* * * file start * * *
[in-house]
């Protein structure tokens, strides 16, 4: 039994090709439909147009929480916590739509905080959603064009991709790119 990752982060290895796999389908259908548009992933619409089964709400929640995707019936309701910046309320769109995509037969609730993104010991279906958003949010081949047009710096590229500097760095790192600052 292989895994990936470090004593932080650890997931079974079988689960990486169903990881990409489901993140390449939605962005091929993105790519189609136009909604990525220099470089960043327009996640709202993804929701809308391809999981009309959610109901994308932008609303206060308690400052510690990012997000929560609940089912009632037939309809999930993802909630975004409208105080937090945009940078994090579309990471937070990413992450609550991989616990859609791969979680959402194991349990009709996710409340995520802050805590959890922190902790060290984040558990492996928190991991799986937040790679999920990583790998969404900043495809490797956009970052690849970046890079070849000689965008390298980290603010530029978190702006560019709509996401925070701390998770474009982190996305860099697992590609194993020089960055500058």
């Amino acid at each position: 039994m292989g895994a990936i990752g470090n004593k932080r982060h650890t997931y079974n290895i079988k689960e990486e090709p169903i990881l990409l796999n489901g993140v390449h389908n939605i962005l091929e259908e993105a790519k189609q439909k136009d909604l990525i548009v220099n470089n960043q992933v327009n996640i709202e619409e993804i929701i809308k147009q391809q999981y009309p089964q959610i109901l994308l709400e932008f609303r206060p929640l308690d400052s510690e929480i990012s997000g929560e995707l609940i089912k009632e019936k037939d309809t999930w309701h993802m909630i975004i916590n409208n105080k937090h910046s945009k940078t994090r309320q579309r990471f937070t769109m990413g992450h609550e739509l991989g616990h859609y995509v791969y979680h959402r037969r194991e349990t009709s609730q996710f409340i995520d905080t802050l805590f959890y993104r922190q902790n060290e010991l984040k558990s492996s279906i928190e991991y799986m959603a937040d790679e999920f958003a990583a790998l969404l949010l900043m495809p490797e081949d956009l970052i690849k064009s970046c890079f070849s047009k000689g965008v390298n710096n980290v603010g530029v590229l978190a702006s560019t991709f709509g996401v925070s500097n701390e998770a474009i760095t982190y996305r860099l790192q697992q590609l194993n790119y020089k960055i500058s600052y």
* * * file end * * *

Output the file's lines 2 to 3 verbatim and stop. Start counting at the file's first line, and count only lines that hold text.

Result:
């Protein structure tokens, strides 16, 4: 039994090709439909147009929480916590739509905080959603064009991709790119 990752982060290895796999389908259908548009992933619409089964709400929640995707019936309701910046309320769109995509037969609730993104010991279906958003949010081949047009710096590229500097760095790192600052 292989895994990936470090004593932080650890997931079974079988689960990486169903990881990409489901993140390449939605962005091929993105790519189609136009909604990525220099470089960043327009996640709202993804929701809308391809999981009309959610109901994308932008609303206060308690400052510690990012997000929560609940089912009632037939309809999930993802909630975004409208105080937090945009940078994090579309990471937070990413992450609550991989616990859609791969979680959402194991349990009709996710409340995520802050805590959890922190902790060290984040558990492996928190991991799986937040790679999920990583790998969404900043495809490797956009970052690849970046890079070849000689965008390298980290603010530029978190702006560019709509996401925070701390998770474009982190996305860099697992590609194993020089960055500058």
């Amino acid at each position: 039994m292989g895994a990936i990752g470090n004593k932080r982060h650890t997931y079974n290895i079988k689960e990486e090709p169903i990881l990409l796999n489901g993140v390449h389908n939605i962005l091929e259908e993105a790519k189609q439909k136009d909604l990525i548009v220099n470089n960043q992933v327009n996640i709202e619409e993804i929701i809308k147009q391809q999981y009309p089964q959610i109901l994308l709400e932008f609303r206060p929640l308690d400052s510690e929480i990012s997000g929560e995707l609940i089912k009632e019936k037939d309809t999930w309701h993802m909630i975004i916590n409208n105080k937090h910046s945009k940078t994090r309320q579309r990471f937070t769109m990413g992450h609550e739509l991989g616990h859609y995509v791969y979680h959402r037969r194991e349990t009709s609730q996710f409340i995520d905080t802050l805590f959890y993104r922190q902790n060290e010991l984040k558990s492996s279906i928190e991991y799986m959603a937040d790679e999920f958003a990583a790998l969404l949010l900043m495809p490797e081949d956009l970052i690849k064009s970046c890079f070849s047009k000689g965008v390298n710096n980290v603010g530029v590229l978190a702006s560019t991709f709509g996401v925070s500097n701390e998770a474009i760095t982190y996305r860099l790192q697992q590609l194993n790119y020089k960055i500058s600052y």